Being John Malkovich

Malkovich recited Goethe in English (translation by Christopher Hampton), without emphasis, which might be provoked by the poet’s sublime verses.

On Wednesday, the Easter Festival all focused on one event, that being John Malkovich reciting Goethe in Ludwig van Beethoven’s Egmont, Op. 84, on the stage of the Warsaw Philharmonic Hall. Journalists had to be patient and determined because the star refused to be interviewed, but everyone hoped for a bit of luck. Malkovich, the memorable Viscount Valmont from an adaptation of Dangerous Liaisons, came to Warsaw in the morning, almost immediately went to the rehearsal, and in the evening appeared in the second half of the concert, which was honoured with the presence of the President of the Republic of Poland, Andrzej Duda and First Lady Agata Duda. Following the concert, which thanks to a live broadcast on Polish Radio 2 could be heard all over Poland, the presidential pair went backstage. There, in the presence of Elżbieta Penderecka, they thanked the performers: the famous actor, the musicians of the Wiener Akademie and its director, conductor Martin Haselböck, and the soloist Marie Arnet (soprano). On Thursday, Malkovich and the Wiener Akademie went to Katowice to give an evening performance at the seat of the Polish National Radio Symphony Orchestra, as part of the Easter Festival events in Katowice.

How did it happen that John Malkovich performed at the Easter Festival? For some time now, the actor has worked with the Wiener Akademie orchestra, which is already familiar to the festival audience, on several monodrama projects: The Infernal Comedy, the chamber-opera play The Giacomo Variations, where Malkovich portrays an old Casanova and sings Mozart, and since this year also Just Call Me God, where he delivers lines from speeches by famous dictators, to the accompaniment of music by Bach, Franck, Messiaen and Ligeti. In turn, Egmont with Beethoven’s music was released last year on the album performed by the artists mentioned above. It was delightful, then, that this project was brought to Warsaw by Elżbieta Penderecka – for the Ludwig van Beethoven Easter Festival a project like this is in many respects attractive, because it presents the festival patron’s lesser known opus: Incidental Music to Goethe’s tragedy “Egmont”, of which only the concert overture in F minor is known to general audiences. As regards the genesis of the music, this was through the initiative of Goethe, intrigued by the uncontrollable talent of Beethoven, who, for the great poet, was an artist of the younger generation (an age difference of more than 20 years). For the composer, the tragedy of heroic Egmont, a nobleman fighting for the independence of the Netherlands against the rule of the Spanish Habsburgs, could be a godsend not only due to a collaboration with the great poet of the German language, but also because of the work’s liberation and rebellious ideals (as we know, Beethoven rebelled against monarchs and tyrants, admired heroes, including, up to a certain point, Napoleon, but got on well with aristocrats, because he needed wealthy patrons). Opus 84, which we heard on Wednesday at the Warsaw Philharmonic Hall, is a set of pieces that includes only excerpts of Goethe’s text, and there is only an outline of the plot for the audience to know the context in which music appears. This is the way op. 84 had been performed during Beethoven’s lifetime, following an idea of Friedrich Mosengeil, Counsellor at the Meiningen court, who himself performed as a narrator.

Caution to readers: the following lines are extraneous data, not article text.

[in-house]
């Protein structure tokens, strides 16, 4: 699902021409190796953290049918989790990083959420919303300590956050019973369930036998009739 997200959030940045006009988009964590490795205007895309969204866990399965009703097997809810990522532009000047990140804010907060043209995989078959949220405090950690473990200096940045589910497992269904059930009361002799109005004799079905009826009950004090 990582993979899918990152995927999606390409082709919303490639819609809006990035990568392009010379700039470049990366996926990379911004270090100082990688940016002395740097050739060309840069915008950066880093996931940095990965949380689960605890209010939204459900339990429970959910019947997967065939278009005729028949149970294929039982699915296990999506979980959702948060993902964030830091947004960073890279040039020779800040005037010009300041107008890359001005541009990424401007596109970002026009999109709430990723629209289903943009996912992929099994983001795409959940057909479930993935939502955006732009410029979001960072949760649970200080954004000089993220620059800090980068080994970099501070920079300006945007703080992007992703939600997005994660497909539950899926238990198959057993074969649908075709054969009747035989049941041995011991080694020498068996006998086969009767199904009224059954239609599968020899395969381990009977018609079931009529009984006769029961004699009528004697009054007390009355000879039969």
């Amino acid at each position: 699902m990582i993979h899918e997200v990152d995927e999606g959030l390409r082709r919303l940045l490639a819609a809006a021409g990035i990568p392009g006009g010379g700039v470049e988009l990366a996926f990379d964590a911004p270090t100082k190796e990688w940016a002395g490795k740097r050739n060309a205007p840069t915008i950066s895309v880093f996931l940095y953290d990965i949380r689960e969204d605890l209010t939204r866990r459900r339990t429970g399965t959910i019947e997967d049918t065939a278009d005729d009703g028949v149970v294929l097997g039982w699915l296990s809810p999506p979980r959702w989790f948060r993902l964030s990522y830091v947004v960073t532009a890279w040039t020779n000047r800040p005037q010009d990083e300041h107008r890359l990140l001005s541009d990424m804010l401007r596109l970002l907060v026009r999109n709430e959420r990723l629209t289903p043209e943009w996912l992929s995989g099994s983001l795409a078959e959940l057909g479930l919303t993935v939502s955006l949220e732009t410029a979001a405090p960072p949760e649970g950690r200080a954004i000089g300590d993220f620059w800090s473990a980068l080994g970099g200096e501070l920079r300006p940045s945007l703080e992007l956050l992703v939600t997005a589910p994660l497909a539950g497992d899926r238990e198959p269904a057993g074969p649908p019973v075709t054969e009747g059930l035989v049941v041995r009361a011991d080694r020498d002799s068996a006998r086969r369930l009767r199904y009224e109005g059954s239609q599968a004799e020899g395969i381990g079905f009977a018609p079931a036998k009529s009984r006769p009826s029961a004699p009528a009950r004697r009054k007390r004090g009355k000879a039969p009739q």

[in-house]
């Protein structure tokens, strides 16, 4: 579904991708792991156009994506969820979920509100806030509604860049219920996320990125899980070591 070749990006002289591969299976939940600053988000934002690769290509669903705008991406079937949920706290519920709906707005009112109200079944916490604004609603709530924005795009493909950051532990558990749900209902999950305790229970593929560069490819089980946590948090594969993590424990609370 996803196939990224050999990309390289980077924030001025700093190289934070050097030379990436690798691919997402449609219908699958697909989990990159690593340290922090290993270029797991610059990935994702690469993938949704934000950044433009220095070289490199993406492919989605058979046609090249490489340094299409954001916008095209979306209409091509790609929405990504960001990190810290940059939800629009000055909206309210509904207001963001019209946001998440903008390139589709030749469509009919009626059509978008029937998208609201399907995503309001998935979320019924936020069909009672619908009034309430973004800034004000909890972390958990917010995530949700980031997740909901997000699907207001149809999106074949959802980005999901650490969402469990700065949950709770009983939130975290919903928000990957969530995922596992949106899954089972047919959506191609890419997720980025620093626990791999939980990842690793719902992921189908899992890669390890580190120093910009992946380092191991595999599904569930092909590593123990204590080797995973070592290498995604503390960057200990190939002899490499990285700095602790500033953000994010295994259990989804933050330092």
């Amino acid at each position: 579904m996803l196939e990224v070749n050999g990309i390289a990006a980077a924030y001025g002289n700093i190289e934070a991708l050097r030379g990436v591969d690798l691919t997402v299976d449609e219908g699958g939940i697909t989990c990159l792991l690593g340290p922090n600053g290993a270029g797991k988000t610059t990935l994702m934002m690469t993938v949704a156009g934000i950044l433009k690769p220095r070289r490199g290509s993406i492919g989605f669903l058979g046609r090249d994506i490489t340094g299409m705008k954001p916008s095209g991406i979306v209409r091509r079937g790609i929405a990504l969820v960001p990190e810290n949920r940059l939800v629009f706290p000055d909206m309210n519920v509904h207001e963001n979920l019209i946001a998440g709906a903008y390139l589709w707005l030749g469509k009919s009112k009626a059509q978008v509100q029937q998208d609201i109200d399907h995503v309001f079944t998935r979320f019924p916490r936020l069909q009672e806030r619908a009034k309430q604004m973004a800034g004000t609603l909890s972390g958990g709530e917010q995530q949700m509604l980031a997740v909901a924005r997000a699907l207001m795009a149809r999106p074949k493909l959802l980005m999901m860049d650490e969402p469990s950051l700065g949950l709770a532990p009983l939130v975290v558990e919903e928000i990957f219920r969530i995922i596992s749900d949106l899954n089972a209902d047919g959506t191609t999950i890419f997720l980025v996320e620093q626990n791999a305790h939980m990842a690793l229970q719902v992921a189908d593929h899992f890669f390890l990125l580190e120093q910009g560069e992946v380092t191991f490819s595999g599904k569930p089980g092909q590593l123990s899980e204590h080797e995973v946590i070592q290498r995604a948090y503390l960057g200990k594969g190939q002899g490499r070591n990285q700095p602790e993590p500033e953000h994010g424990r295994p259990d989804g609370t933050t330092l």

We heard nine monologues, which Malkovich recited in English (translation by Christopher Hampton), without emphasis, which might be provoked by Goethe’s sublime verses. But with characteristically pronounced sounds and soft emission, as well as a heavy American accent, which together with English language softened the work’s harsh message. Indeed, this was John Malkovich’s voice live! And Malkovich was Malkovich. Thanks to his talent, we found ourselves in the centre of the drama, which ends with Egmont’s execution preceded by the death of Clara (“the girl Egmont loves”), the soprano part of which was sung by Swedish Marie Arnet. The actor has an ear sensitive to music – when he read the monologue about Clara’s death (“Sweet flower!”), to the orchestra’s accompaniment, his voice in the text cadences adapted to the tenor of the music.

The overture, which is usually performed separately as a prelude to concert programmes, sounded fantastic. Yet yesterday, in the context of Goethe’s tragedy as a whole, it acquired new meanings, a more lofty and revolutionary substance, which was emphasized so well by Martin Haselböck and passionate playing from the Wiener Akademie. The excellent string quintet is a great asset to this orchestra.

In the first half of the concert, which consisted entirely of Beethoven’s works, the musicians, as the starting point, gave an exhilarating performance of Symphony No. 8 in F major, Op. 93 (1812), followed by juvenile Ah! Perfido Scene and Aria from 1796 with text by Metastasio, which has more in common with Haydn and Mozart than with Beethoven (soloist Marie Arnet).

Anna S. Dębowska

Wednesday, 5 April, 7:30 pm, Warsaw Philharmonic Concert Hall